By the time lunch rolled around, I was a wreck. All I could think about all morning was my bank account, the balance that used to be there, and the balance that was there now. What my parents would do once the situation had been elucidated. That was the worst part—thinking about how disappointed they were going to be. I needed to talk to someone. I needed to confess and maybe even get absolution. But since there was no priest on campus, and I wasn’t that religious anyway, I decided to take Winter on as my new confidant. It made perfect sense. I couldn’t tell Ian that I had lost the bank. I was too ashamed. And besides, Winter was so different from everyone else I knew, maybe she would have a different perspective. Maybe she could come up with a solution I hadn’t even thought of yet. Like, I don’t know, selling a kidney or something.
I took her outside to the picnic tables at lunch. It was a sunny fall day, and even though there was a cool breeze in the air, the sun was strong enough to keep us warm. Winter’s skin was luminous in that light, and I just wished we could sit out there and talk about something easy, or even make out a little—do something normal. But I had pretty much killed that possibility with my flash of irresponsibility. There was no normal for me today.
So instead I spilled out the whole awful story. Winter was great, unsurprisingly. She listened attentively throughout the sordid tale, but when I finally got to the actual amount of money I’d lost, she balked. In fact, I think she almost choked on her bagel.
“Are you kidding me?” she asked, sucking down some soda to clear her throat. “Please tell me you’re kidding.”
Okay, I hadn’t expected her to be happy for me, but I also didn’t expect her to look at me like I was some kind of nefarious fiend. It was my money I had lost, after all, not hers.
“No. I’m not kidding,” I said brusquely. “That’s why they call it a high-stakes game.”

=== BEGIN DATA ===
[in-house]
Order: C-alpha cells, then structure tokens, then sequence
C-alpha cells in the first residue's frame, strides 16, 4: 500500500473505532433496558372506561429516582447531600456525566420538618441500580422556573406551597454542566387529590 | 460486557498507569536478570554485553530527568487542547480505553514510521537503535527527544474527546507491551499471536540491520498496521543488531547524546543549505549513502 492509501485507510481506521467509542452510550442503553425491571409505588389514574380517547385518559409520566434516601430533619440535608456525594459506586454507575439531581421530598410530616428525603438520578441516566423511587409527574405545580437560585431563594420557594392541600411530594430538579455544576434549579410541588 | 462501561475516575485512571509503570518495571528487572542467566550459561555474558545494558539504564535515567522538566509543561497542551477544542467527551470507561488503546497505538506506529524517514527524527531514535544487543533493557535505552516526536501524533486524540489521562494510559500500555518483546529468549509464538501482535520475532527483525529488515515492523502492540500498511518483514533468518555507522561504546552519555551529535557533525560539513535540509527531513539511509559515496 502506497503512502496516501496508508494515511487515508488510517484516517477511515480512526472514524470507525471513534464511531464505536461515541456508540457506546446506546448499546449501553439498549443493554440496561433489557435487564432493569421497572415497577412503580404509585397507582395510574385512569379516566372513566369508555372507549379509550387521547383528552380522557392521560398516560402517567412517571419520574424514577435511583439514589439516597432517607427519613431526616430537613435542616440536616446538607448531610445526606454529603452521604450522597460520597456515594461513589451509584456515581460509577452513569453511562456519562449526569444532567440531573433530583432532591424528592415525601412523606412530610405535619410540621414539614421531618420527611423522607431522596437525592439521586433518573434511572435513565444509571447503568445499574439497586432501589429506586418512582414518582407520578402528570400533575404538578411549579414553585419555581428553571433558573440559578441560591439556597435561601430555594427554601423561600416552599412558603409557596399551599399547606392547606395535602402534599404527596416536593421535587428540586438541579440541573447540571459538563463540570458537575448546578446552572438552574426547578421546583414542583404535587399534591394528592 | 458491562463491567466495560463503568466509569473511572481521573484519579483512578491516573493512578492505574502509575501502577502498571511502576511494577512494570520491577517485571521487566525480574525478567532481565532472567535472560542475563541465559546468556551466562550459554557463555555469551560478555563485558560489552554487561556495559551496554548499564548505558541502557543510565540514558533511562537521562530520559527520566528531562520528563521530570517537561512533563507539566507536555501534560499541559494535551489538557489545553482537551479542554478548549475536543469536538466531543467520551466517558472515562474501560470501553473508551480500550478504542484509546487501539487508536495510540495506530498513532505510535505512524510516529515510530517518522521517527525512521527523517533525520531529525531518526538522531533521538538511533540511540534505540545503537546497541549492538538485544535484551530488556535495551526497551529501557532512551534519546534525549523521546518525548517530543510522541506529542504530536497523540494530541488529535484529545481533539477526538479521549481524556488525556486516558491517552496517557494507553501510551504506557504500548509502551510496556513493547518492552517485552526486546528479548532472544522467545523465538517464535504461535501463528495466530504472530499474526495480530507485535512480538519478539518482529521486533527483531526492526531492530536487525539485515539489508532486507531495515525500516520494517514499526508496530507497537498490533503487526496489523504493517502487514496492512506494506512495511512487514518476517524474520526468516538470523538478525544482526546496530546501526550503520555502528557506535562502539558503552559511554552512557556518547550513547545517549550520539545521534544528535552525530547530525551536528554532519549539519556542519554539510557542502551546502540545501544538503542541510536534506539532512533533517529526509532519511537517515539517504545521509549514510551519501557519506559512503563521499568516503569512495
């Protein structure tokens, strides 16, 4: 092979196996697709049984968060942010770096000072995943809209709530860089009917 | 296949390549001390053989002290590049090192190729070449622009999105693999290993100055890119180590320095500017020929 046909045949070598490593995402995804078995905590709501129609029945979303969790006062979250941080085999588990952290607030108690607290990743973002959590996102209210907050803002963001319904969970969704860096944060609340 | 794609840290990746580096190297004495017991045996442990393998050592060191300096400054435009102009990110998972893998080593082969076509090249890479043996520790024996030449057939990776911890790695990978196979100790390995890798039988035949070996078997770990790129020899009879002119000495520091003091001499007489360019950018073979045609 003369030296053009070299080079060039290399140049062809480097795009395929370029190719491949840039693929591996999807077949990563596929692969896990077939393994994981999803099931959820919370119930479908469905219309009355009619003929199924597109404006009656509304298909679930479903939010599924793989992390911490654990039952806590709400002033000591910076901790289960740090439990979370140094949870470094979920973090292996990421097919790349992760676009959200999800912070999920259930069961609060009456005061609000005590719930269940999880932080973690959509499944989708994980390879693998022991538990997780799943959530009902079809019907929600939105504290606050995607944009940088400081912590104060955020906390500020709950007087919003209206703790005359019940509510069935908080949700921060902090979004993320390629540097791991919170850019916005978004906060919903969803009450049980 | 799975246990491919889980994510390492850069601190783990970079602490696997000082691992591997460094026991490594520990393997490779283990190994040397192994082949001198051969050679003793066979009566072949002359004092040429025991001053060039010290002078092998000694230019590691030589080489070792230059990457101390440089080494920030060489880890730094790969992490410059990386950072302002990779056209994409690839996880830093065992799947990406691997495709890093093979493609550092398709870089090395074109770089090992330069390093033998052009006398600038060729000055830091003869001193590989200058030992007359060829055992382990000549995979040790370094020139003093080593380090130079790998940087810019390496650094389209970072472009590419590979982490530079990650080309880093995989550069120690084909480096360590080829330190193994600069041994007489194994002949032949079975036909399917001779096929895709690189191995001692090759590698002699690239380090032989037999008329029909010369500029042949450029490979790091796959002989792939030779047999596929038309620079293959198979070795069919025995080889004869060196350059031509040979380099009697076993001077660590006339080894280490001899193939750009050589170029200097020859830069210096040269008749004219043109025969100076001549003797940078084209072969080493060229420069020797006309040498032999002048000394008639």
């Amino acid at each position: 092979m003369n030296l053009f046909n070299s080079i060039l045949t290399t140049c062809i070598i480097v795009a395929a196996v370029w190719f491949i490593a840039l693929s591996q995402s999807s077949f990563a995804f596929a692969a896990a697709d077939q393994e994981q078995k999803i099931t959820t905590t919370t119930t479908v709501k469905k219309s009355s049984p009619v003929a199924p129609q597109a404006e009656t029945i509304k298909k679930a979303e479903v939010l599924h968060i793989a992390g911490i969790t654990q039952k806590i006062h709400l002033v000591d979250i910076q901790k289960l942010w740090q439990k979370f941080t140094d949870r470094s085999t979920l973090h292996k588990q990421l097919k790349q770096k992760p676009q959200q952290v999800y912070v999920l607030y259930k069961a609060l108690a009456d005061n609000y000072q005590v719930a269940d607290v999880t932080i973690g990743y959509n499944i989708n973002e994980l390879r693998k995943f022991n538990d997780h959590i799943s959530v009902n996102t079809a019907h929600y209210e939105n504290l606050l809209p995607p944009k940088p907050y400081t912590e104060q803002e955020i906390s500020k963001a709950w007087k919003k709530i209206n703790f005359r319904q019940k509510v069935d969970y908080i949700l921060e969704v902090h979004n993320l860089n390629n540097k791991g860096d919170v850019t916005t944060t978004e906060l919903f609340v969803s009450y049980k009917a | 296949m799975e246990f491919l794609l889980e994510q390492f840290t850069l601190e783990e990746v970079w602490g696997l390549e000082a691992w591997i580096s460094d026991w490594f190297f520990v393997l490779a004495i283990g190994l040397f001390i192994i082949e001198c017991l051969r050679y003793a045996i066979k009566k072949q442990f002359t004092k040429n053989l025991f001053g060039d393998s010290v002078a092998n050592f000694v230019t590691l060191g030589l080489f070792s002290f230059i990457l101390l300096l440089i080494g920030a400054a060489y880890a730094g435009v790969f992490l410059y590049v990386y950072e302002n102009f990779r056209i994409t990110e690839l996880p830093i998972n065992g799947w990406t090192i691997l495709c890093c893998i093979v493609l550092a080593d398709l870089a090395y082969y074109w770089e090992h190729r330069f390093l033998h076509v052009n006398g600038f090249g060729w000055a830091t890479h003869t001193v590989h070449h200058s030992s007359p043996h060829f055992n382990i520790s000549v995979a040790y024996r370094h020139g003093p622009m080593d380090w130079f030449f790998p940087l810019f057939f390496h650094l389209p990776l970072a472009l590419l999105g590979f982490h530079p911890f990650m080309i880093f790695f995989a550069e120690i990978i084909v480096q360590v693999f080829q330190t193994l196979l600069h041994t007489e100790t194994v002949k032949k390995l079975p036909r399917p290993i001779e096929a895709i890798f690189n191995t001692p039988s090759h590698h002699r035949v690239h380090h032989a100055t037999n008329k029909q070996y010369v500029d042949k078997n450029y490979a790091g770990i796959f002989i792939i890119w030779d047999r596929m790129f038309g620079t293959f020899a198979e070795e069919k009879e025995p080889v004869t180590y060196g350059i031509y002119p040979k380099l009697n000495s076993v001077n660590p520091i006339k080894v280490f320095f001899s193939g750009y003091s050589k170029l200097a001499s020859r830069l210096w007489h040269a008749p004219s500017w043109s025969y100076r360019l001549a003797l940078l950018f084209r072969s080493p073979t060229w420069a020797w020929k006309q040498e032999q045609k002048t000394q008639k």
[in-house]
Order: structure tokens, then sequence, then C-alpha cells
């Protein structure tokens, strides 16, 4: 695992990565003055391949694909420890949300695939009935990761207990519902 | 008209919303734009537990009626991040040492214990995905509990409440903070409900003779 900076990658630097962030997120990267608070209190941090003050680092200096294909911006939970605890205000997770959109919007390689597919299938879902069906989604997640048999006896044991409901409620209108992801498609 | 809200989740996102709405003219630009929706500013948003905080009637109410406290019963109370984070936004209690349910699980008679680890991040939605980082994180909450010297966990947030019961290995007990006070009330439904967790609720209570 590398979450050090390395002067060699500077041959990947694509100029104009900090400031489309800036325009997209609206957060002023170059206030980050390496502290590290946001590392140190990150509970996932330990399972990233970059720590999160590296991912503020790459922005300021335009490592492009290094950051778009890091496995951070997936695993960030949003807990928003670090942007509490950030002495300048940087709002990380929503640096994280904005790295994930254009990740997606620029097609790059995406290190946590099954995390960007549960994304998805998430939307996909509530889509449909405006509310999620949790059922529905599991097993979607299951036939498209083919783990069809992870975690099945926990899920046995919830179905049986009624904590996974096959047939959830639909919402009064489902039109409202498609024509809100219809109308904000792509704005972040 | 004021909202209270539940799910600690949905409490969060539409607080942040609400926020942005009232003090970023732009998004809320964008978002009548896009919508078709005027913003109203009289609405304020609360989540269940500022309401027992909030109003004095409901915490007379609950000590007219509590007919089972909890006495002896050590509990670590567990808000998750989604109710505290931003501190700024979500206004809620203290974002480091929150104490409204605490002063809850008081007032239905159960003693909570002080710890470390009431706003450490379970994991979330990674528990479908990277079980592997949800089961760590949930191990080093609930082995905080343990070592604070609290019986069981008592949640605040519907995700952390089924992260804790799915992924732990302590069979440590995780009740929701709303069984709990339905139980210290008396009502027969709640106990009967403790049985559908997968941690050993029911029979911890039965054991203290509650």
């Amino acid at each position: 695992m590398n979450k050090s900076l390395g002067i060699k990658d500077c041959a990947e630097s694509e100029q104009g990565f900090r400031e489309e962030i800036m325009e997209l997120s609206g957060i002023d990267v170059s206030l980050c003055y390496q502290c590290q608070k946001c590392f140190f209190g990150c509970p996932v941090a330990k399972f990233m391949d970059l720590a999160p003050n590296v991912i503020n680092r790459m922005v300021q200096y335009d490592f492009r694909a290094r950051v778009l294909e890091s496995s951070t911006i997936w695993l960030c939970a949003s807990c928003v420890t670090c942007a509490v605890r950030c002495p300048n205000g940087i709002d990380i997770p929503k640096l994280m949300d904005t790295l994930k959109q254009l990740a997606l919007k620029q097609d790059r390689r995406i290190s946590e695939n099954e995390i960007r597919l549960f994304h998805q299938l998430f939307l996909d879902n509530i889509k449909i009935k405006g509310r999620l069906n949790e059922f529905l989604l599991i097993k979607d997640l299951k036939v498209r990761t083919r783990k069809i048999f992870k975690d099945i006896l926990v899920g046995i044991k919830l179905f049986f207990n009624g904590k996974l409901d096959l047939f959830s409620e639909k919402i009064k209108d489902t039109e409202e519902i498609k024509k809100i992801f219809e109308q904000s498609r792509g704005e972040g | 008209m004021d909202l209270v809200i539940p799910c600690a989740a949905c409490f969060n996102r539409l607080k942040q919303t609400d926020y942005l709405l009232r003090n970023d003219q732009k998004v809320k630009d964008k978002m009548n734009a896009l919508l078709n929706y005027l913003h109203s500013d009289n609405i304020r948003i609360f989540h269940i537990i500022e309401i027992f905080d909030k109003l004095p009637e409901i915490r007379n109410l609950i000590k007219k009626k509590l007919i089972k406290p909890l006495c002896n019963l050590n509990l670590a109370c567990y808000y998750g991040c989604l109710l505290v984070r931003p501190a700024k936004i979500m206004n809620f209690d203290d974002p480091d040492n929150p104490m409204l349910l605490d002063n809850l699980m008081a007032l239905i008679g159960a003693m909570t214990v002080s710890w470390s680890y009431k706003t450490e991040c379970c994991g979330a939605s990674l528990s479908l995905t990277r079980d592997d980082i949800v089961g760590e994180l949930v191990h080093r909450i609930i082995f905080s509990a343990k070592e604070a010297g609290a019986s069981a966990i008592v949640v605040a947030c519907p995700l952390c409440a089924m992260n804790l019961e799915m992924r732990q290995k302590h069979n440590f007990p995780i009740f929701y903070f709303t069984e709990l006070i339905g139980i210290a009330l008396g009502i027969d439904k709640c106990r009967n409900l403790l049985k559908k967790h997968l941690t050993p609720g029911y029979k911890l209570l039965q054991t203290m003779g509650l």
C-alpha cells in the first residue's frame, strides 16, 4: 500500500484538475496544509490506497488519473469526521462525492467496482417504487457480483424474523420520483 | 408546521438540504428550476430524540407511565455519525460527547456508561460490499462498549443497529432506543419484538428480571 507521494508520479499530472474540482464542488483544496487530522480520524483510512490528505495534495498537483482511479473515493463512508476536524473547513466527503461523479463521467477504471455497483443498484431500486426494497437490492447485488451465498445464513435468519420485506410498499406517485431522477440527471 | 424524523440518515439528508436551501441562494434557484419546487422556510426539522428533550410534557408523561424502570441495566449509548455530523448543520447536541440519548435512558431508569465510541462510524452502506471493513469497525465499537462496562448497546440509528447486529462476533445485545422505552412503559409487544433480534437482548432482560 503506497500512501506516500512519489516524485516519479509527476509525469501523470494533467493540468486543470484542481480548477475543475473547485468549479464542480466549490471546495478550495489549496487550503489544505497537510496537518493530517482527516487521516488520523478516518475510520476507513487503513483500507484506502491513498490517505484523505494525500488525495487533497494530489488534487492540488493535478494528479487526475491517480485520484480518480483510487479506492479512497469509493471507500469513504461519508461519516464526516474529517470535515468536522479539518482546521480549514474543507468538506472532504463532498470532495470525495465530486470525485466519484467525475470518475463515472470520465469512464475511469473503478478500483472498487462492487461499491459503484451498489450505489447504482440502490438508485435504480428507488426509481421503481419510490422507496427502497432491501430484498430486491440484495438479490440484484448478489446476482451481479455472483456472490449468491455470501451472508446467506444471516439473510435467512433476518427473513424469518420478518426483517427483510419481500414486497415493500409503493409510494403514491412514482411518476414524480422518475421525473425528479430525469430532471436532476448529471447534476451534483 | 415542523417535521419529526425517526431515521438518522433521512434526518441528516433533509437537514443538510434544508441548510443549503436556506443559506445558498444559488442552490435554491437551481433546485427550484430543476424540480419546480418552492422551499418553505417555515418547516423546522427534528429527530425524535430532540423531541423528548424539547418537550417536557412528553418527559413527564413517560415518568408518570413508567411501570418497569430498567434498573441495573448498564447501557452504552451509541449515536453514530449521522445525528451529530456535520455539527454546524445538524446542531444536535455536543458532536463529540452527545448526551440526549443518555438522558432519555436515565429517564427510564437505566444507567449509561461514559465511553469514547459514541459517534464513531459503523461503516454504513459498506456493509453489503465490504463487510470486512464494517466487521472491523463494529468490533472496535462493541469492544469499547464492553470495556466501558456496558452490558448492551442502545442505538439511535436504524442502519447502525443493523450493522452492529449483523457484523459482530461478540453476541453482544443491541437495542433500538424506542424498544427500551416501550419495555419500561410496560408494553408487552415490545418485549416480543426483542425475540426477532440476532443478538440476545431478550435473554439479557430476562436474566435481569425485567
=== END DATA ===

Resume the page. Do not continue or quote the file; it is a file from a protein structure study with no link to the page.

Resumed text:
“Damn,” she said under her breath. Then she saw my face and shrugged, smiling apologetically. “Sorry. I’m just penurious by nature. I can’t even imagine taking out that much money, let alone gambling it.”
I squirmed, feeling sick to my stomach. I knew she hadn’t meant to rub it in, but that was exactly what she had done. I pushed my cafeteria-issue pizza away from me, no longer wanting to stare at the slowly congealing cheese.
“Well, thanks for your candor, I guess,” I said. I knew she was right, of course. That’s why I felt so horrible.
“So . . . what are you going to do?” she asked sympathetically.
“Not a clue,” I said. “Any ideas?”
“Sell a kidney?” she suggested.
I laughed half-heartedly. How had I known she was going to say that?
“Maybe you should tell your parents,” she suggested.
“No. I can’t do that,” I said firmly.
“Why? You don’t know. They might be totally understanding about it,” she replied.
“No. It’s not an option,” I said. “They would never look at me the same way again.”
Winter eyed me with obvious pity. This conversation wasn’t going as well as I had hoped it would. I wanted her to offer her condolences, make me feel better. But now it was clear that there was no way to make me feel better about a mistake I had already made.
“I’m just gonna have to win it back,” I said, taking a sip of my soda.
“Oh, yeah. There’s a good plan,” she said sarcastically.
“What? It could work,” I replied.
“Uh, maybe it would be better if you just capitulate to lady luck,” Winter suggested. “You know, quit while you’re not ahead. At least you still have some money in the bank. If you play and lose, you could end up with nothing.”
“Okay, I see your point. And it’s a judicious argument,” I told her. “But it’s a chance I’m going to have to take.”
“Why?” she asked.
“Have you not been listening to me?” I asked, my voice rising. “My parents are going to kill me.”
“First of all, no they’re not. They’re not actually going to kill you. They may be disappointed, but they’re not going to take the life of their one and only son,” she said flatly. “Secondly, do you not see how fraught with flaws this plan is? Let’s say, hypothetically, you go over to Ian’s and play a few hands. You win a couple and you’re up a little, but not enough. So you start betting a little more, playing a little more dangerously. Then all you’ve got to do is lose one big hand and you’re back where you started. Or worse.”
Wow. She was really launching a polemic here.
“Your confidence in me is heartening. Really,” I said.
“I’m not going to lose it all back,” I told her.
“Oh, so now you’re clairvoyant all of a sudden?” she asked. “Now you know exactly what cards you’re going to be dealt?”
The girl did not want me to play.
“Well, if I’m dealt bad cards, I’ll fold,” I told her.
“You still lose money when you fold,” she pointed out.
Even in the midst of this argument and my tension, I was impressed that she knew anything about poker. I really did like this girl. Too bad I met her right when my life was totally falling apart. I took a deep breath and leaned forward.
“Look, this is the only choice I have,” I told her. “I have to put that money back before my parents realize it’s gone. I just have to.”
Winter looked at me for a long moment, and I wondered if she was going to get up and walk away and never look back. But instead, she dropped back in her chair, popped a piece of bagel into her mouth, and shrugged.
“Well, then. I guess I wish you luck.”